I love to emphasize. Here I'm emphasizing "determination." Is it the right way to do it?

"If one word can sum up his career, it is determination—determination to fight back and do the impossible."

  • There is no "the" here. It is one right way to do it. If you love to emphasize, though, you should probably vary it with other right ways, such as italics, lest readers be irritated at being too often slowed down by both the em dash and the repetition. Commented Jun 14, 2015 at 19:10
  • Thank you for the response Mr. Donovan. I agree there is no "the." If I emphasize this way, is it okay?
    – Roy
    Commented Jun 14, 2015 at 19:19

1 Answer 1


What you're doing here is anadiplosis, "repetition of a prominent and usually the last word in one phrase or clause at the beginning of the next" (MW). And yes, it's long been recognised as a specific rhetorical device which adds emphasis to the repeated word (see Wikipedia, among other sources).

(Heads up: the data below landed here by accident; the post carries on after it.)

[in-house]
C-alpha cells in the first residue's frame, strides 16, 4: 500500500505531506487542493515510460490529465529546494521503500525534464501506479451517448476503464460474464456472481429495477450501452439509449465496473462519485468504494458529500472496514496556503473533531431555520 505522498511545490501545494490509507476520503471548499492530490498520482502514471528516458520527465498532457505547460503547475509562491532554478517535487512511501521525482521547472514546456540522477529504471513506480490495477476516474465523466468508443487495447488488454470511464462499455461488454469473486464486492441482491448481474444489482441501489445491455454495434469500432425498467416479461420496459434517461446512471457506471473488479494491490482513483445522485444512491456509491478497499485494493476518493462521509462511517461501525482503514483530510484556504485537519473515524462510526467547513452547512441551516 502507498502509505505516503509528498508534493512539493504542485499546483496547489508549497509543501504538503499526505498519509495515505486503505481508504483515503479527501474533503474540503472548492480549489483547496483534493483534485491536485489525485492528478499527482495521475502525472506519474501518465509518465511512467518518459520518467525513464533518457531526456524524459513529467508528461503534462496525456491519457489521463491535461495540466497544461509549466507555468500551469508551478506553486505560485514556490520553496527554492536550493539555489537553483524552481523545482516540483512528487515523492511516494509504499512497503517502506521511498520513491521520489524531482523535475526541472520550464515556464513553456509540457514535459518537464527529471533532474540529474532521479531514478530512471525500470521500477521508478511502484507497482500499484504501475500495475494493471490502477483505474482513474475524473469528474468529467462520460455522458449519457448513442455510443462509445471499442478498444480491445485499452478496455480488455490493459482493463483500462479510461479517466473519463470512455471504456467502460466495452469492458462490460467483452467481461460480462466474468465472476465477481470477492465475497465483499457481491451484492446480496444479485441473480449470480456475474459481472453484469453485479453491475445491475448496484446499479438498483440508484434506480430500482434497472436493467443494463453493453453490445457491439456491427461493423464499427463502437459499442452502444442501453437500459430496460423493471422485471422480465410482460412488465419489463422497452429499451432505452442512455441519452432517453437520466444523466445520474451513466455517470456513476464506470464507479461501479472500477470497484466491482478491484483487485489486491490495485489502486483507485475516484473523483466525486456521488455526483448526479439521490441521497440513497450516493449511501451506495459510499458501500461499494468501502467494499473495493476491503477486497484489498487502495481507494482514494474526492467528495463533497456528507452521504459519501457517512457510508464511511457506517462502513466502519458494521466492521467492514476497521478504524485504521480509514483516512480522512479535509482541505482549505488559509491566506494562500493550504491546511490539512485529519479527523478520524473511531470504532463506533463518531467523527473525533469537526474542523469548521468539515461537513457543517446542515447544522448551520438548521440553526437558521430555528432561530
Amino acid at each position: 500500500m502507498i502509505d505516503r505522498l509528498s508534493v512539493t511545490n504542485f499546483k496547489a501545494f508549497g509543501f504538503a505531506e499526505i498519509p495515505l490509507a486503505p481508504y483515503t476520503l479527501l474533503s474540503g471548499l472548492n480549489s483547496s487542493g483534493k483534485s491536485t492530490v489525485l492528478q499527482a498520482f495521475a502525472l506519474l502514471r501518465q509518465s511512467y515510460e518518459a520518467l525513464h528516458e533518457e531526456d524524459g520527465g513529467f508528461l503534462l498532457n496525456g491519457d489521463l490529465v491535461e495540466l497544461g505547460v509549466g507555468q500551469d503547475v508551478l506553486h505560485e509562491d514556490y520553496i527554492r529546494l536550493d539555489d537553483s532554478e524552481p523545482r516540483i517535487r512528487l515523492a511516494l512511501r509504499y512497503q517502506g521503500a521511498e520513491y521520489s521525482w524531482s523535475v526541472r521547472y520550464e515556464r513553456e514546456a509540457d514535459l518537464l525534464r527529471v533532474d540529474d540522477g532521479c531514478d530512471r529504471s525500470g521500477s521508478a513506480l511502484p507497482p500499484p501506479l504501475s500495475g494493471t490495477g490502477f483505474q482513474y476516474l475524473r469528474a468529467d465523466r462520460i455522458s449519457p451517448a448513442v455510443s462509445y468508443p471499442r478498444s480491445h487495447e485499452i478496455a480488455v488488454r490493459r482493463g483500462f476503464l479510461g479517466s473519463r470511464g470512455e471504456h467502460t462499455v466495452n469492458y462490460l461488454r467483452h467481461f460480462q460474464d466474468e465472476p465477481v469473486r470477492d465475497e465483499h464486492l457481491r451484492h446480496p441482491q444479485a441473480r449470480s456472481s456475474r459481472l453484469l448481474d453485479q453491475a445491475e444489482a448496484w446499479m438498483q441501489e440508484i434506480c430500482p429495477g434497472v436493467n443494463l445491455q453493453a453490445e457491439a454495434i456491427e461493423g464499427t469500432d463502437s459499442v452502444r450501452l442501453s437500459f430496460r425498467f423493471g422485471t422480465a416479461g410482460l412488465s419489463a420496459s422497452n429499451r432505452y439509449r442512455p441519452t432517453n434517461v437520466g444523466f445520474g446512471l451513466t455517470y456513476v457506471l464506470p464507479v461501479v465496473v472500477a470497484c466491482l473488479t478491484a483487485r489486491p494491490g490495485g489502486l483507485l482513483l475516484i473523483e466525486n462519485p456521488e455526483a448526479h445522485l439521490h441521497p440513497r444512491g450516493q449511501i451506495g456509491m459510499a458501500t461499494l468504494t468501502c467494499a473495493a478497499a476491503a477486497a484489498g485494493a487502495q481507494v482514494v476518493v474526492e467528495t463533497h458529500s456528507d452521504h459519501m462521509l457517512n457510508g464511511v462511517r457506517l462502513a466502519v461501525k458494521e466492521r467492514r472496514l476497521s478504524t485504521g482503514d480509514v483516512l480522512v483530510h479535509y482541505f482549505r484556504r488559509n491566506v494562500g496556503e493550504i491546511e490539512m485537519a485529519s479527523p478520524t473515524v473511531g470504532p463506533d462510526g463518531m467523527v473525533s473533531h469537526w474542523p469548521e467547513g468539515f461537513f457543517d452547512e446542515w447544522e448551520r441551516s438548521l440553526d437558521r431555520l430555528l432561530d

However, what makes it anadiplosis isn't the em dash; it's the repetition itself. Whether you use an em dash or an en dash is a whole other question, discussed here (in summary, American usage favours an em dash, British usage favours an en dash). A semicolon or full colon would also be possible in this case. There's no single "right" choice between these options - it would come down to the rhythm of the paragraph, and/or to personal style.

  • Thank you so much @Morton. You don't know how much you've helped explaining this.
    – Roy
    Commented Jun 14, 2015 at 19:35

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